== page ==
Reserves keep watch on our changing coasts through nationally standardized programs that monitor local changes in weather, water quality, and habitats. This capacity for long-term monitoring across a national system allows Reserves to support community-scale decisions, inform national science and policy, and educate the next generation of coastal management professionals.
Community leaders, scientists, educators, business owners, and others use Reserve data to plan for climate change, respond to disasters, sustain local industries, develop curricula and much more. Over time, the Reserve approach to monitoring has set a standard for high quality data that communities trust—providing a model for coastal science and monitoring programs around the country.
Water Quality & Weather
The Reserves’ System-wide Monitoring Program has tracked short-term changes and long-term trends in weather and water quality conditions since 1995. Since then, Reserves have assembled a unique national dataset that is used to study water quality trends, support scientific research, enhance public understanding of estuaries, and promote educated management decisions and regulations. After extensive quality assurance and quality control, this data is available from the Centralized Data Management Office.
Informed communities are resilient communities. Now, more than ever, communities need continuous, high quality data to help them plan for rising sea levels, drought, flooding, harmful algal blooms, and other hazards.
Around the coastal U.S., Reserves manage 295 weather and water quality station stations, most of which collect data every 15 minutes, seven days a week. 47M+ data points annually help coastal communities address hazardous spills, shellfish industry operations, storm damage and more.
Hurricane recovery is a long, traumatic process that begins with understanding the storm’s impacts. A team of Reserves transformed their monitoring data into “Storm Stories” to help communities visualize post-storm changes in local environments.
Tabs on HABs
This multi-Reserve study has positioned the National Estuarine Research Reserves System-Wide Monitoring Program to support algal bloom research, management, and education through enhanced high frequency, in situ chlorophyll a monitoring.
Connecting Data with Place
This team is developing tools and resources for Reserves to create more effective exhibits using water quality and weather data. The team aims to enhance visitor experience, promote learning, and encourage to protect estuary water quality.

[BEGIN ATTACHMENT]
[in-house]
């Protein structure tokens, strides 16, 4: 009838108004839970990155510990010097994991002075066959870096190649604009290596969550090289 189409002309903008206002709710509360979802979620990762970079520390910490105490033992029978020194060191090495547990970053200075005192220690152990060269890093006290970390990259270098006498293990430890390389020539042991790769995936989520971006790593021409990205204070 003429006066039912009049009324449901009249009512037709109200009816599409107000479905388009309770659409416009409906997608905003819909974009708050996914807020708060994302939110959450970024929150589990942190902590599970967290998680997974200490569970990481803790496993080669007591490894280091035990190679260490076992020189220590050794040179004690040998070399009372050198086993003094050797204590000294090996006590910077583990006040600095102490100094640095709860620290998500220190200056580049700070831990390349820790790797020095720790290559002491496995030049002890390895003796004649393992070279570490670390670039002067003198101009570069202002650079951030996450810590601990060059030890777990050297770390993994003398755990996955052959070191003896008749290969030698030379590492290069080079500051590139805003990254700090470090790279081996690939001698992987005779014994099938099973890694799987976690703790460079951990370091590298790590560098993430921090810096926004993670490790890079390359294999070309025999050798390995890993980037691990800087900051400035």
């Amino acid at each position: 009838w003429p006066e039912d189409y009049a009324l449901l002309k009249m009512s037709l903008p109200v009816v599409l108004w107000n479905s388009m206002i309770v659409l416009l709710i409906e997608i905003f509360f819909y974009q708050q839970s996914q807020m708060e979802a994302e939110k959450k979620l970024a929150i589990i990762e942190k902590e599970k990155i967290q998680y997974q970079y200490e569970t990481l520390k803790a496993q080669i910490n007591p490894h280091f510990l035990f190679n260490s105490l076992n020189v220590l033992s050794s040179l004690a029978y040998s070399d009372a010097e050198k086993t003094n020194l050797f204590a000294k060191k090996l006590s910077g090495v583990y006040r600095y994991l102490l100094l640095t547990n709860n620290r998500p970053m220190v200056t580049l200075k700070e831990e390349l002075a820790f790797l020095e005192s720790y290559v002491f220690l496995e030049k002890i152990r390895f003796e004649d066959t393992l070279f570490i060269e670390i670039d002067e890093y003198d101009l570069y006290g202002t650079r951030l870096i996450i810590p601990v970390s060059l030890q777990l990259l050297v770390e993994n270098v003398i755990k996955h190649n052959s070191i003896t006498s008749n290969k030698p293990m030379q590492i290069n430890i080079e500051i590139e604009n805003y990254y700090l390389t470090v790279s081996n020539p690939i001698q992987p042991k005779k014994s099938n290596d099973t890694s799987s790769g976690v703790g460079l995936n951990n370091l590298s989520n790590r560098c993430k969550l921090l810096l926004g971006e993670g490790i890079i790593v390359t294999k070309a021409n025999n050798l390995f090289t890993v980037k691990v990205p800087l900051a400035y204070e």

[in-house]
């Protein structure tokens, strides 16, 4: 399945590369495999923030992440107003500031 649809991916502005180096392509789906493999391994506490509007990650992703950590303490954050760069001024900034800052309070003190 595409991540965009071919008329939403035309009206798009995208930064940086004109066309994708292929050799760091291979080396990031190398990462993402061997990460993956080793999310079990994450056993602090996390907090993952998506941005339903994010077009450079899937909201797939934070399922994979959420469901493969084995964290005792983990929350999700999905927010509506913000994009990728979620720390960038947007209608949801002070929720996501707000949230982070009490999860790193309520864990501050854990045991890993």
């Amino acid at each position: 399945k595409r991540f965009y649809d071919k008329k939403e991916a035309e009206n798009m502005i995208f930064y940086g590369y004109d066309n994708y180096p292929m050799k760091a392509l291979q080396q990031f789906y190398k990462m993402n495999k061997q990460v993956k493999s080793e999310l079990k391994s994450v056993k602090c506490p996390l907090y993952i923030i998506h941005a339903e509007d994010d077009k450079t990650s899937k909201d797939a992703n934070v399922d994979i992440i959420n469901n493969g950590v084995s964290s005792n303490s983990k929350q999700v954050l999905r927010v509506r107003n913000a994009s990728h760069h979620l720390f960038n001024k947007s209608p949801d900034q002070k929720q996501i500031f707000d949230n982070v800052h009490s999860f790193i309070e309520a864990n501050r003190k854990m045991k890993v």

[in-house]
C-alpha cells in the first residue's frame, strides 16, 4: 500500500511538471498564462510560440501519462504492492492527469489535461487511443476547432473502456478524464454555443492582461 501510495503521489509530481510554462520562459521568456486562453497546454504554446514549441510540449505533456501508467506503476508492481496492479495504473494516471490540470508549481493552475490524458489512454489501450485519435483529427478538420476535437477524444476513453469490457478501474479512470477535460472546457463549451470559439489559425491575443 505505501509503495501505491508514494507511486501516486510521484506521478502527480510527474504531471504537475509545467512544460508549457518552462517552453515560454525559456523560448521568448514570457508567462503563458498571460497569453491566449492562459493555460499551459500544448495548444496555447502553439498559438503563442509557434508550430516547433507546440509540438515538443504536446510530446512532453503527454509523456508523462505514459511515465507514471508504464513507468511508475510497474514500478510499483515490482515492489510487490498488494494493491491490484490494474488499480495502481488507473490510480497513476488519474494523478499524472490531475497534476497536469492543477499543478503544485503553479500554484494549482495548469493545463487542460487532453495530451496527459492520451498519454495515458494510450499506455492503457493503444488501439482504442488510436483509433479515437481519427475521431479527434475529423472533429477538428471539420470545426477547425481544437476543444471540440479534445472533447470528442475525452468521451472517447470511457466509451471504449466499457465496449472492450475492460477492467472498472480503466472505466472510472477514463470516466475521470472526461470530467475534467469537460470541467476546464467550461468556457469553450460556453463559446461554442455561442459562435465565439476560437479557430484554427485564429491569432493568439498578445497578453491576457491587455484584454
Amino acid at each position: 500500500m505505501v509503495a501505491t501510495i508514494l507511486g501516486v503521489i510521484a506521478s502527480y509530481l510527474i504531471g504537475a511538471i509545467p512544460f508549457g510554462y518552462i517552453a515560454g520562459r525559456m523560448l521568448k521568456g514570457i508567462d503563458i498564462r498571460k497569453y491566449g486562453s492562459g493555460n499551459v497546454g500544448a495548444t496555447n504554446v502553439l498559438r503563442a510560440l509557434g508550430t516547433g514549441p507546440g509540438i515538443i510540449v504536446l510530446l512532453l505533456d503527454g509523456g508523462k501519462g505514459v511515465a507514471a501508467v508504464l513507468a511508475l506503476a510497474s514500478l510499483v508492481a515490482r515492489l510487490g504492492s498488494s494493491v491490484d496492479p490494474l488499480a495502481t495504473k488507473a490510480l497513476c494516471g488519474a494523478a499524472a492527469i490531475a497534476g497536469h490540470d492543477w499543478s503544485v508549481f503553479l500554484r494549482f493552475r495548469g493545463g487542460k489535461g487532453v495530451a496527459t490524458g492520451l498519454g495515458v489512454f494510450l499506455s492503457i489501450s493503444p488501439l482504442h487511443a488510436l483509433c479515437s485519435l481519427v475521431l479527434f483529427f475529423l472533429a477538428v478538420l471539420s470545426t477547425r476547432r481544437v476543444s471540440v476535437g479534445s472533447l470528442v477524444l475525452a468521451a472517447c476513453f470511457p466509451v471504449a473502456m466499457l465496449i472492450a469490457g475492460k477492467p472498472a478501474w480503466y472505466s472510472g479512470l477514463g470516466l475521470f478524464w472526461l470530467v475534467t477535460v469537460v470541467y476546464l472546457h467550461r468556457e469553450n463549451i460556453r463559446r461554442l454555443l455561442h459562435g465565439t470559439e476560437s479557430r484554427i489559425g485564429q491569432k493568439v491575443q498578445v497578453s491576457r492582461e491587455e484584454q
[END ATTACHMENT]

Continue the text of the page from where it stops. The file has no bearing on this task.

Collecting data is one task—analyzing it and translating into useful projects is another. This team produced tools, graphical support, and training to help Reserves better understand water quality trends and share them in ways resource managers can more readily use.
Reserves monitor how the plant communities in wetlands, mangrove forests, and other estuarine habitats change over time. Reserves also study changes in these communities as they relate to specific scientific and management questions.
For example, the Sentinel Site Application Module (SSAM-1) is a protocol that Reserves use to study how climate change, manifested by changing water levels, is impacting plants in coastal habitats. At Sentinel Sites, Reserves collect data on changes in the elevation, hydrology, and migration of wetland plants. Along with weather and water quality data, this data informs regional and national science and policy.
As sea level continues to rise, marshes that can’t keep pace or migrate will drown. Sentinel site data helps scientists understand what’s likely to happen to local wetlands, important information for communities that rely on them to reduce flooding, stabilize shorelines, support fisheries, filter pollutants and much more.
Will wetlands keep up with sea level rise? To address this question, Reserves use Surface Elevation Tables (SETs) to collect critical data on how marsh elevation is changing over time. This team developed tools to analyze, visualize, and communicate this data to those who need it.
Marsh Response to Climate Change
This groundbreaking national study is examining how marsh vegetation is responding to climate change. How? By leveraging the Reserve System’s geographic diversity, nationally coordinated monitoring program, communication networks, and strong record of collaborative research.
To understand change, Reserve monitoring programs often combine ground-based measurements and satellite observations. Yet, data collected at the small and large scales can miss important things that happen in the middle. This team is developing an approach for using drones to monitor tidal wetlands.
Habitat Mapping & Change
Reserve generate maps of coastal and estuarine habitats to track and evaluate how they are changing over time. They use a standardized classification scheme to evaluate long-term changes in the extent and type of habitats within Reserves and how these changes are impacted from land uses within adjacent watersheds and changes in local sea level.